In this paper, we propose a spatial-temporal residue network (STResNet) based in-loop filter for HEVC inter coding by utilizing both spatial and temporal information. In contrast with conventional CNN-based filter for video coding  , the temporal information is also taken into account for in-loop filters to improve the quality of compressed frames. In particular, the residue learning approach  is adopted to accelerate the training process in our designed network and boost the coding performance. To investigate the compatibility with the state-of-the-art video compression algorithm, we integrate the proposed STResNet into HM 16.15  as a novel inloop filtering method after sample adaptive offset (SAO). Moreover, the coding tree unit (CTU) level control flags are designed to guarantee the performance of STResNet by rate-distortion optimization. Experimental results indicate that STResNet provides higher visual quality and reduces on average 1.3% bit-rate for HEVC in random access configuration. The complexity and memory cost are also lower than the deep neural networks in .
The organization of this paper is described as follows. Section 2 provides the details of the proposed STResNet in-loop filter. Section 3 discusses the training process. Experimental results are shown in Section 4. Finally, Section 5 concludes this paper.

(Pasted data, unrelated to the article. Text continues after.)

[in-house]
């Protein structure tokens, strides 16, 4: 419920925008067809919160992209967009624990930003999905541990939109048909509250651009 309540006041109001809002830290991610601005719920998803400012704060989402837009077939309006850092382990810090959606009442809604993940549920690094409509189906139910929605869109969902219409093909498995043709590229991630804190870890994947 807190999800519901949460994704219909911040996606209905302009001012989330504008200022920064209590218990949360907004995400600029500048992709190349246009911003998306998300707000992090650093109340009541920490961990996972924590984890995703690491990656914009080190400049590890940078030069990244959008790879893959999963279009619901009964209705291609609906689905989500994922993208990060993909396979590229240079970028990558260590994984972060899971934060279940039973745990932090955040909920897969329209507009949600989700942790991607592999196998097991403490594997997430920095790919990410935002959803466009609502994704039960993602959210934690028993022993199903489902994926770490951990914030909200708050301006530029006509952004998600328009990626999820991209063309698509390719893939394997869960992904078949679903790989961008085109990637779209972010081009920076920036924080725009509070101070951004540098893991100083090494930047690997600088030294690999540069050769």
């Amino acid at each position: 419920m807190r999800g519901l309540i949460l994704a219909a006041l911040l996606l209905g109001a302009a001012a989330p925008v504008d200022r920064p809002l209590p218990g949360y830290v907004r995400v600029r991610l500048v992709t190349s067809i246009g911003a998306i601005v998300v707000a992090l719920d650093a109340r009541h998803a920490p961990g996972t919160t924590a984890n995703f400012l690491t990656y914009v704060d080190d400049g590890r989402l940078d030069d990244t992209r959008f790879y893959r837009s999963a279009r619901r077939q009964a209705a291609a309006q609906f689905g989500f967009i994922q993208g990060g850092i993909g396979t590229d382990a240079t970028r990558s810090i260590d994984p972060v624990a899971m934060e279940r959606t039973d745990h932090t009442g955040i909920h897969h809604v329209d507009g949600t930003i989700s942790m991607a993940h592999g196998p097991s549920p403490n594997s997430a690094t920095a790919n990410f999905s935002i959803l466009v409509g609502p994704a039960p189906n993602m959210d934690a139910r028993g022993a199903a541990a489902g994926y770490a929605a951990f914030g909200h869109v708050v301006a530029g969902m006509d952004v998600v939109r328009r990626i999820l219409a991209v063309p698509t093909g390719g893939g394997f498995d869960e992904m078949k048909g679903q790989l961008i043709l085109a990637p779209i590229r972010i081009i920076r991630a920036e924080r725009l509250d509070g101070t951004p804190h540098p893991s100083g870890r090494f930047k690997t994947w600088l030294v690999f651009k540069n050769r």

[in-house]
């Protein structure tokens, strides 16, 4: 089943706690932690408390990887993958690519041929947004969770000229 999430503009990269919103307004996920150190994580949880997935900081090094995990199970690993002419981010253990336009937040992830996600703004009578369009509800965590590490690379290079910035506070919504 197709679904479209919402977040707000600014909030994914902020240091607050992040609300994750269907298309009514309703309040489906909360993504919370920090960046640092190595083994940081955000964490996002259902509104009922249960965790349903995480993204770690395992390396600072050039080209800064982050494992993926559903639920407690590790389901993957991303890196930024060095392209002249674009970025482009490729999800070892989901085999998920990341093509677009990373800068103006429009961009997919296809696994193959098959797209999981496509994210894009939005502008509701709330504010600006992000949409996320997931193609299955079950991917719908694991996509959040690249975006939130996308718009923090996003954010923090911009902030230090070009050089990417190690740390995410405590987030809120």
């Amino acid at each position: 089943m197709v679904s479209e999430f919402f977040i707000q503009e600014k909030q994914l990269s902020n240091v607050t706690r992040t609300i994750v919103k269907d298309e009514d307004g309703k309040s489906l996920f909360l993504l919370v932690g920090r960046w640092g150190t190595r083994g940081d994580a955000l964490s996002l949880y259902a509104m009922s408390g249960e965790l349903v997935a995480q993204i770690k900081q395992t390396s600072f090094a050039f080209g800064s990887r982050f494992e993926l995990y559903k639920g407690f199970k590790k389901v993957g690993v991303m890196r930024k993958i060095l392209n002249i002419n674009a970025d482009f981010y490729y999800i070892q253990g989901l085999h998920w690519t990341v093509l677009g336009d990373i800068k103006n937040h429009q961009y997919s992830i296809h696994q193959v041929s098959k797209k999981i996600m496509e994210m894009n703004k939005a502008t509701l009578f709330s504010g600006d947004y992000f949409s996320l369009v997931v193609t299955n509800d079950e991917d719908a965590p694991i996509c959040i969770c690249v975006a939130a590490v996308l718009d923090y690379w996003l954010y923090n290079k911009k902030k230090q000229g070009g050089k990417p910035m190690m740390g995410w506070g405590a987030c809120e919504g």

2 Spatial Temporal Residue Network
In this section, we mainly describe the detailed architecture of proposed spatial temporal residue network (STResNet) in-loop filters. First, we discuss the network structure and parameters of STResNet. Then, the integration details of STResNet into HEVC are introduced.
2.1 Network Structure
The structure of proposed STResNet is shown in Fig. 1. STResNet is a fully convolution network with four layers and also the feature map numbers of each layer are provided in Fig. 1 and listed in Table 1. There are two inputs for STResNet. One is the current block and the other is the co-located block of current block in the previous coded frame, which is obtained from the closest reference frame of the current one. The first layer contains two types of convolution operations which act as spatial CNN to extract spatial features respectively. Filter sizes for spatial CNNs are and . For the temporal CNN layer, the outputs of the first layer are stacked for temporal CNN through fusion of feature maps and the filter size of which is set to be . Two more convolution layers are followed by the temporal CNN layer, and both of them utilize filters. It is worth noting that rectified linear units (ReLU)  are adopted as nonlinear mapping in STResNet for all convolution layers. To accelerate the speed of training, we design the four convolution layers as residue learning  and the final output is the element-wise sum of current block and the output of the fourth convolution layer. The detailed parameters of STResNet’s are listed in Table 1.
|Feature Map Number||32||32||16||8||1|
|Total Param Number||11464|
2.2 STResNet in HEVC